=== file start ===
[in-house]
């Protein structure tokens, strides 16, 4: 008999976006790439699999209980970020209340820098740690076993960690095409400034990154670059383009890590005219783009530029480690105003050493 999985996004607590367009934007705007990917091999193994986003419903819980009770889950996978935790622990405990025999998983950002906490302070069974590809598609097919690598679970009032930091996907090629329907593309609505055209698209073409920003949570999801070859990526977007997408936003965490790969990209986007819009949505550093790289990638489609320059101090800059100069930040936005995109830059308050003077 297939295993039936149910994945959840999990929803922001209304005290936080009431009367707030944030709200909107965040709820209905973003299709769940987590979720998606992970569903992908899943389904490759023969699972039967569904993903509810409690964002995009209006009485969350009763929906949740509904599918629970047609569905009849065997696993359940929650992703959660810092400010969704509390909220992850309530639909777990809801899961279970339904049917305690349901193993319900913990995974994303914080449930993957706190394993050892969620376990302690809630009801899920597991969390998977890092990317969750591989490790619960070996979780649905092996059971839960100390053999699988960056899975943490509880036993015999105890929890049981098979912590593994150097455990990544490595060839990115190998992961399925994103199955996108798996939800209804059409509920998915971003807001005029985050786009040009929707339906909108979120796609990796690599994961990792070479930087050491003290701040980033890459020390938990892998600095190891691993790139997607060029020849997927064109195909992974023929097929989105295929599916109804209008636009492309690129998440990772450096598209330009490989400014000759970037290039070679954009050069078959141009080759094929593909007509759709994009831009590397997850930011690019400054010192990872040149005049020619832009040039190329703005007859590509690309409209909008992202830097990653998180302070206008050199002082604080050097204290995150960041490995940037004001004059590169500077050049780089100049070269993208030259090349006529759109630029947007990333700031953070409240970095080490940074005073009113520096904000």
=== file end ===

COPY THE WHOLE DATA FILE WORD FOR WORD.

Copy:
[in-house]
């Protein structure tokens, strides 16, 4: 008999976006790439699999209980970020209340820098740690076993960690095409400034990154670059383009890590005219783009530029480690105003050493 999985996004607590367009934007705007990917091999193994986003419903819980009770889950996978935790622990405990025999998983950002906490302070069974590809598609097919690598679970009032930091996907090629329907593309609505055209698209073409920003949570999801070859990526977007997408936003965490790969990209986007819009949505550093790289990638489609320059101090800059100069930040936005995109830059308050003077 297939295993039936149910994945959840999990929803922001209304005290936080009431009367707030944030709200909107965040709820209905973003299709769940987590979720998606992970569903992908899943389904490759023969699972039967569904993903509810409690964002995009209006009485969350009763929906949740509904599918629970047609569905009849065997696993359940929650992703959660810092400010969704509390909220992850309530639909777990809801899961279970339904049917305690349901193993319900913990995974994303914080449930993957706190394993050892969620376990302690809630009801899920597991969390998977890092990317969750591989490790619960070996979780649905092996059971839960100390053999699988960056899975943490509880036993015999105890929890049981098979912590593994150097455990990544490595060839990115190998992961399925994103199955996108798996939800209804059409509920998915971003807001005029985050786009040009929707339906909108979120796609990796690599994961990792070479930087050491003290701040980033890459020390938990892998600095190891691993790139997607060029020849997927064109195909992974023929097929989105295929599916109804209008636009492309690129998440990772450096598209330009490989400014000759970037290039070679954009050069078959141009080759094929593909007509759709994009831009590397997850930011690019400054010192990872040149005049020619832009040039190329703005007859590509690309409209909008992202830097990653998180302070206008050199002082604080050097204290995150960041490995940037004001004059590169500077050049780089100049070269993208030259090349006529759109630029947007990333700031953070409240970095080490940074005073009113520096904000």